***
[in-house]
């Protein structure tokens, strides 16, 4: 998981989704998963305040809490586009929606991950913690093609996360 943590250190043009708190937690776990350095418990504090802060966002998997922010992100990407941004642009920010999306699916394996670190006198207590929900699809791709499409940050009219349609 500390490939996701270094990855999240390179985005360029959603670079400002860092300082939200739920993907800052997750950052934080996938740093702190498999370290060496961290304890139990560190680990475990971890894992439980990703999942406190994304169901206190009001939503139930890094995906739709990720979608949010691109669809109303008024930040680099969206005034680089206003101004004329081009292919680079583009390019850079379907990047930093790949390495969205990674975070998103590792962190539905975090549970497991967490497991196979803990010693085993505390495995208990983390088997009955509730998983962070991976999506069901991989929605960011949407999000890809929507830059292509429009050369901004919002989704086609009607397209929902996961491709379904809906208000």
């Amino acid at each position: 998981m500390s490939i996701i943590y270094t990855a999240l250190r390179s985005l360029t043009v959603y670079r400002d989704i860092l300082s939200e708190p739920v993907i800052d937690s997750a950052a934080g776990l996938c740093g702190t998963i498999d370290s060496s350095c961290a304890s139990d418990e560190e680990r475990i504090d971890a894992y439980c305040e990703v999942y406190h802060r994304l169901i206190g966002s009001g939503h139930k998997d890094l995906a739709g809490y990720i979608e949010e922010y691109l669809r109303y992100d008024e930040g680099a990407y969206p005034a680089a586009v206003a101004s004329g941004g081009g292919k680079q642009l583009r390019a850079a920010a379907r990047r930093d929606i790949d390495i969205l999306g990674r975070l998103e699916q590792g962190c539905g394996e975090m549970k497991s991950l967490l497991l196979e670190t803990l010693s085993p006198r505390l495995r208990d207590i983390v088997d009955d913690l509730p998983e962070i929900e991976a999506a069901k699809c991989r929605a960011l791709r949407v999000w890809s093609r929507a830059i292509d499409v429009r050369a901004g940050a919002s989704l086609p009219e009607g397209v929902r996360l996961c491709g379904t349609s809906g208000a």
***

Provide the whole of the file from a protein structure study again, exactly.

[in-house]
């Protein structure tokens, strides 16, 4: 998981989704998963305040809490586009929606991950913690093609996360 943590250190043009708190937690776990350095418990504090802060966002998997922010992100990407941004642009920010999306699916394996670190006198207590929900699809791709499409940050009219349609 500390490939996701270094990855999240390179985005360029959603670079400002860092300082939200739920993907800052997750950052934080996938740093702190498999370290060496961290304890139990560190680990475990971890894992439980990703999942406190994304169901206190009001939503139930890094995906739709990720979608949010691109669809109303008024930040680099969206005034680089206003101004004329081009292919680079583009390019850079379907990047930093790949390495969205990674975070998103590792962190539905975090549970497991967490497991196979803990010693085993505390495995208990983390088997009955509730998983962070991976999506069901991989929605960011949407999000890809929507830059292509429009050369901004919002989704086609009607397209929902996961491709379904809906208000």
């Amino acid at each position: 998981m500390s490939i996701i943590y270094t990855a999240l250190r390179s985005l360029t043009v959603y670079r400002d989704i860092l300082s939200e708190p739920v993907i800052d937690s997750a950052a934080g776990l996938c740093g702190t998963i498999d370290s060496s350095c961290a304890s139990d418990e560190e680990r475990i504090d971890a894992y439980c305040e990703v999942y406190h802060r994304l169901i206190g966002s009001g939503h139930k998997d890094l995906a739709g809490y990720i979608e949010e922010y691109l669809r109303y992100d008024e930040g680099a990407y969206p005034a680089a586009v206003a101004s004329g941004g081009g292919k680079q642009l583009r390019a850079a920010a379907r990047r930093d929606i790949d390495i969205l999306g990674r975070l998103e699916q590792g962190c539905g394996e975090m549970k497991s991950l967490l497991l196979e670190t803990l010693s085993p006198r505390l495995r208990d207590i983390v088997d009955d913690l509730p998983e962070i929900e991976a999506a069901k699809c991989r929605a960011l791709r949407v999000w890809s093609r929507a830059i292509d499409v429009r050369a901004g940050a919002s989704l086609p009219e009607g397209v929902r996360l996961c491709g379904t349609s809906g208000a």